A fully mastered global strategy
In 2013, Lin Han, 26, was still unknown among the art market’s main actors, until he bought Zeng Fanzhi’s Mask Series (1997) for HK $ 5 million, sparking the interest of galleries such as White Cube, ShanghART and SCAI The Bathhouse. In order to justify his investment he said : » It’s like a war, before the war, you play military music to encourage people and make a sound. I made a sound to let people know I am here. »
The young generation of Chinese collectors does not go unnoticed in today’s art world. Besides their young age (most of them are between 20 and 35 years old) they share specific similarities. Their parents are commonly wealthy members of the Communist Party that have built economic empires in the fields of real estate, finance or business; such is the case of Lin Han, for instance. Some of these young collectors have invested in art from an early age, such as Michael Huang who began his collection at 16, or David Chau who launched his investment fund devoted to art when he was 21.
Unlike their elders, the young Chinese collectors are turning away from traditional painting, they are following a tendency based on more westernized models of collections. For instance, Dr. Uli Sigg’s acquisitions have been a source of inspiration for Chong Zhou, while Kelly Ying has been under the influence of the Rubell Family Collection. Their global approach to collections is no coincidence, it is the result of their education in Europe and North America, where they usually pursued studies related to the art world. Some of them have joined western institutions; such as Adrien Cheng, a creative collector who graduated from Harvard and developed the K11 Art Foundation in 2010. He is also a member of major Western cultural institutions’ committees : the Royal Academy of Arts, the Metropolitan Museum of Art, the Center Pompidou Circle. Michael Huang forms part of the New York Museum’s administration committee and Wan Wan Lei, who was trained at influential galleries such as Pace Beijing, Sperone Westwater, David Zwirner New York and 1301PE (Los Angeles) launched her won itinerant gallery “Wanwan Lei Projects” in 2013.
New territories of cultural nationalism
Back in China, the young art collectors have promptly brought new life to the national artistic and cultural scene. Counting on the support of recognized western institutions, they have simultaneously established substantial collaborations and built collections including major names. Under the guidance of his father, Lu Xun, 34, launched the Sifang Art Museum at Nanjing in 2013 : a 20.000 square meters platform whose design was conceived by American architect Steven Holl. Among the artists included in the Museum’s permanent collection, we find Olafur Eliasson, Marlene Dumas and Luc Tuymans, as well as Chinese artists such as Yang Fudong, Zhang Enli and Zhang Peili.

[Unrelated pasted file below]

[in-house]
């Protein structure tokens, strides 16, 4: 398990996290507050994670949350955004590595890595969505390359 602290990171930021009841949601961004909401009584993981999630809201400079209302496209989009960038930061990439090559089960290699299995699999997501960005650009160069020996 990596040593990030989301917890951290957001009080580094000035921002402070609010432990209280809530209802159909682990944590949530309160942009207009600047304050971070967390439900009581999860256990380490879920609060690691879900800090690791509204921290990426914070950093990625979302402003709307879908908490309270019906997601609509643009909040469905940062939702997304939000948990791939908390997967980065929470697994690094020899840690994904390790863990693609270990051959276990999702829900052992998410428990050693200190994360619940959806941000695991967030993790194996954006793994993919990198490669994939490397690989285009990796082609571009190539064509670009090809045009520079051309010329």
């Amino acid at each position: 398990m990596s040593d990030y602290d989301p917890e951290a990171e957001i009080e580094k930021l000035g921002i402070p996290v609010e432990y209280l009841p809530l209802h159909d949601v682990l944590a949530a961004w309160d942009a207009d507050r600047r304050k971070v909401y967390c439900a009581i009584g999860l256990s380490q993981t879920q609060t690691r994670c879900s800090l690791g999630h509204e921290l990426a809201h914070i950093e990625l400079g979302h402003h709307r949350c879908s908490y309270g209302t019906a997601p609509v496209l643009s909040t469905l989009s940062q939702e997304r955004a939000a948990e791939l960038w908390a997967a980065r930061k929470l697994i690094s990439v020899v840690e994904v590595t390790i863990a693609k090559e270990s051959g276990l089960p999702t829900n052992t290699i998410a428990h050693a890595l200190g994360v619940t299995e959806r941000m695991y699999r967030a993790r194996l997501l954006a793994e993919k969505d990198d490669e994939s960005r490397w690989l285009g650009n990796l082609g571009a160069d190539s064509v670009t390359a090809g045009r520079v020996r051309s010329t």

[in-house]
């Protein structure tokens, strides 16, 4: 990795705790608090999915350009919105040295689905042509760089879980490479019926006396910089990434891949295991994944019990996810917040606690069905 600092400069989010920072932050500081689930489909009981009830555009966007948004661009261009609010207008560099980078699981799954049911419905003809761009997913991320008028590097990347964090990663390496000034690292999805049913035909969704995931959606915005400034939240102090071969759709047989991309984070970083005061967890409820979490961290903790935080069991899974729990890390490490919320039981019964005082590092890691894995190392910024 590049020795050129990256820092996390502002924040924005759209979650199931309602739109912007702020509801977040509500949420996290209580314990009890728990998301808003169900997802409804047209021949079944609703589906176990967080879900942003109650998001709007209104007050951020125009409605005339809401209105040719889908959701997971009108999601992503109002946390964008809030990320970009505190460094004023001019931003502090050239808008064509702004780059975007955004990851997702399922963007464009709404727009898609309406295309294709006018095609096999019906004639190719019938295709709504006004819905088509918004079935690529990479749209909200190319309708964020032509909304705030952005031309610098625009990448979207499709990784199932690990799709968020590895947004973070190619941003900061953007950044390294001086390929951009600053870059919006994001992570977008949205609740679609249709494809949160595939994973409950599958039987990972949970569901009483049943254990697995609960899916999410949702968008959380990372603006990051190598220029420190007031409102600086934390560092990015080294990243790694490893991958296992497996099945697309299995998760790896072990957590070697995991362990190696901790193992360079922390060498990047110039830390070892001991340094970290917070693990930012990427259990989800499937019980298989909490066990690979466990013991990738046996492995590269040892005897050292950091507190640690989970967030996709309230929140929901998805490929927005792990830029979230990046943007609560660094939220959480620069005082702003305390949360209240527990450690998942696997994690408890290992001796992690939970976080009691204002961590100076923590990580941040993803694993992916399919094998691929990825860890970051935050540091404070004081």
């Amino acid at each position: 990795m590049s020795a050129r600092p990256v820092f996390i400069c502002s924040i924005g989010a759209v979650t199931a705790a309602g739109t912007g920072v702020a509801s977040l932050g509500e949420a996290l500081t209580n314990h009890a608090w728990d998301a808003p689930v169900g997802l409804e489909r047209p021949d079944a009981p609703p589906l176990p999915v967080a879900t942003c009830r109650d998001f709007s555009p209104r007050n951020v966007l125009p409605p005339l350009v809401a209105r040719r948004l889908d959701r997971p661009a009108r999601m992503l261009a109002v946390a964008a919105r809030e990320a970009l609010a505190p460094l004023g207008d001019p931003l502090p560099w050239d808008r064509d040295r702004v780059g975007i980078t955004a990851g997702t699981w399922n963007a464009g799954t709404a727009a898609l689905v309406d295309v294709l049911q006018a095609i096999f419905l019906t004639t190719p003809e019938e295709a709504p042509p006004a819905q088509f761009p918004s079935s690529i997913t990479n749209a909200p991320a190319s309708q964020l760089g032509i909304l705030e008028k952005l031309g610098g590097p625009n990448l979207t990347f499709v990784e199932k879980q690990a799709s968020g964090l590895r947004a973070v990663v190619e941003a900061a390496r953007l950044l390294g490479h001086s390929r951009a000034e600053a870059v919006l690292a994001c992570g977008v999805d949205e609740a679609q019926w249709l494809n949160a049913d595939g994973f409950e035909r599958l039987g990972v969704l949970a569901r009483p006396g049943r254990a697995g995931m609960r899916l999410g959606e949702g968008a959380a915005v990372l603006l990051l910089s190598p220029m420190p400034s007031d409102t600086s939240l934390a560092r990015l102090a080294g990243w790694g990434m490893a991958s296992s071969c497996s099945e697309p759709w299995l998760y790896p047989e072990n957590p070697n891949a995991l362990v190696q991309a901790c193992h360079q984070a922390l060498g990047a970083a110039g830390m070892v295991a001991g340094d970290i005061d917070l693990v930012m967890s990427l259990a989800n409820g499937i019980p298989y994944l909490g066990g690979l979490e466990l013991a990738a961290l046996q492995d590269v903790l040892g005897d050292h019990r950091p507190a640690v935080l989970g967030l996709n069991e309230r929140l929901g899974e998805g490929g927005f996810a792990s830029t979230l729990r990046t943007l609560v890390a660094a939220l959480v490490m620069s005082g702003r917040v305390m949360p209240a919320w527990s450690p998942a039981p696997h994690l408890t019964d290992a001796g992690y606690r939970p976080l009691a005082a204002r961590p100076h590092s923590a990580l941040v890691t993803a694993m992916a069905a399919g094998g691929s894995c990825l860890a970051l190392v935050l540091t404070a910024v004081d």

The young collectors rub shoulders with notorious Western artists, from Kader Attia to Anselm Kiefer, including new Chinese figures such as Qiu Xiaofei and Sun Xun. They have relied on the art scene’s key players in order to bring attention to Chinese emerging artists. In 2017 during the 5th edition of ART021, which was organized by Kelly Ying and David Chau at Shanghai, the art market reflected this tendency with 77% of Asian galleries exhibiting alongside Western galleries such as Perrotin Hong Kong or Hauser & Wirth.
For their part, Wanwan Lei and Lin Han, who are associated with Micheal Huang, have been developing M WOODS since 2014 : a private non-profit museum based in Beijing that has established partnerships with Western brands such as Christie’s or Hublot. Finally, having accomplished her collaboration with renowned curator Robin Peckham, Wanwan Lei recovered the monopoly over the design of her location’s exhibitions.
Through its mastery of both collections and curation, the young generation of Chinese collectors is structuring and spreading its own vision of art today. Playing with influencing strategies through partnerships based on reputation and visibility, the collectors have favored the introduction of hitherto unknown national artists into the art market. In this way, the new generation is creating new territories of cultural nationalism.